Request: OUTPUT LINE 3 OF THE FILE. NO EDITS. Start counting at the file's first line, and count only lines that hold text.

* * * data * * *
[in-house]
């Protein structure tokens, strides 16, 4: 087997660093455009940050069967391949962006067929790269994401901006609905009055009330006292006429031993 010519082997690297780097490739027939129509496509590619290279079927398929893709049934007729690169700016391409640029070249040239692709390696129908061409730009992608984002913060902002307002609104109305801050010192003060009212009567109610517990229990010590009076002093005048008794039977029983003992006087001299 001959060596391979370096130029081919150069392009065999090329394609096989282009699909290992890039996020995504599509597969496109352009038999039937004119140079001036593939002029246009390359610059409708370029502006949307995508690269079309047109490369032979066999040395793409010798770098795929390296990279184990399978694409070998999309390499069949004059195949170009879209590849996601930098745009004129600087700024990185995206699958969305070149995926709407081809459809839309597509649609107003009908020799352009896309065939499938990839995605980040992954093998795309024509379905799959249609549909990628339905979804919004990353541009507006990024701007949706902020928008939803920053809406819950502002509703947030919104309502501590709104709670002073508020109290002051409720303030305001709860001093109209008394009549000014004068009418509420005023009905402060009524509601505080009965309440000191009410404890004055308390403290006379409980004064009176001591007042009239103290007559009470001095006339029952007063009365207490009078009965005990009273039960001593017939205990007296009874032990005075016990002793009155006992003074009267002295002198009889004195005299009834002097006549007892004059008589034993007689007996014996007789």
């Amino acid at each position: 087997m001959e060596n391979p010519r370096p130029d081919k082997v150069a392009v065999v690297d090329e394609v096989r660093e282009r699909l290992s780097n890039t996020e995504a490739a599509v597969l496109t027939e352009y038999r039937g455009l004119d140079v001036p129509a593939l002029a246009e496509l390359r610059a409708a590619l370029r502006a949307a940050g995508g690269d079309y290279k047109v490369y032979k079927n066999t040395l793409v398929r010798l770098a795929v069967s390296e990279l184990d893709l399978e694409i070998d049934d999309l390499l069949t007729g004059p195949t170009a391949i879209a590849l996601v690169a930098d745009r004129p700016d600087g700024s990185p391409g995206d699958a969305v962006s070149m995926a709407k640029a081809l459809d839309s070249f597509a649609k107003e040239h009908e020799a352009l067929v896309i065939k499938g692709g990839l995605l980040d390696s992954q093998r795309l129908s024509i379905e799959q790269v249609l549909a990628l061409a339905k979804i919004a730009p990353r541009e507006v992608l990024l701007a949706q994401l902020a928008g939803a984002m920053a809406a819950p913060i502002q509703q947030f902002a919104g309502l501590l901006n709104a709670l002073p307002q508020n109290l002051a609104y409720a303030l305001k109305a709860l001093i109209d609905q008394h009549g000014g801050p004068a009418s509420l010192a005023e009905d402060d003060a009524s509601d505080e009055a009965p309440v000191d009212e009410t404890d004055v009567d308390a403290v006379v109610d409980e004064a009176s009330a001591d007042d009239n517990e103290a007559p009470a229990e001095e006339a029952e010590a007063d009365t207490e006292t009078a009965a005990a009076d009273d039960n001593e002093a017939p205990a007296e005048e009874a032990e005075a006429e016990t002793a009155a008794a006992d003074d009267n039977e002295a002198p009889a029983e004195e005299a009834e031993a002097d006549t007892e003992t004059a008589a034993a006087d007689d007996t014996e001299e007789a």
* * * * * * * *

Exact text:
């Amino acid at each position: 087997m001959e060596n391979p010519r370096p130029d081919k082997v150069a392009v065999v690297d090329e394609v096989r660093e282009r699909l290992s780097n890039t996020e995504a490739a599509v597969l496109t027939e352009y038999r039937g455009l004119d140079v001036p129509a593939l002029a246009e496509l390359r610059a409708a590619l370029r502006a949307a940050g995508g690269d079309y290279k047109v490369y032979k079927n066999t040395l793409v398929r010798l770098a795929v069967s390296e990279l184990d893709l399978e694409i070998d049934d999309l390499l069949t007729g004059p195949t170009a391949i879209a590849l996601v690169a930098d745009r004129p700016d600087g700024s990185p391409g995206d699958a969305v962006s070149m995926a709407k640029a081809l459809d839309s070249f597509a649609k107003e040239h009908e020799a352009l067929v896309i065939k499938g692709g990839l995605l980040d390696s992954q093998r795309l129908s024509i379905e799959q790269v249609l549909a990628l061409a339905k979804i919004a730009p990353r541009e507006v992608l990024l701007a949706q994401l902020a928008g939803a984002m920053a809406a819950p913060i502002q509703q947030f902002a919104g309502l501590l901006n709104a709670l002073p307002q508020n109290l002051a609104y409720a303030l305001k109305a709860l001093i109209d609905q008394h009549g000014g801050p004068a009418s509420l010192a005023e009905d402060d003060a009524s509601d505080e009055a009965p309440v000191d009212e009410t404890d004055v009567d308390a403290v006379v109610d409980e004064a009176s009330a001591d007042d009239n517990e103290a007559p009470a229990e001095e006339a029952e010590a007063d009365t207490e006292t009078a009965a005990a009076d009273d039960n001593e002093a017939p205990a007296e005048e009874a032990e005075a006429e016990t002793a009155a008794a006992d003074d009267n039977e002295a002198p009889a029983e004195e005299a009834e031993a002097d006549t007892e003992t004059a008589a034993a006087d007689d007996t014996e001299e007789a």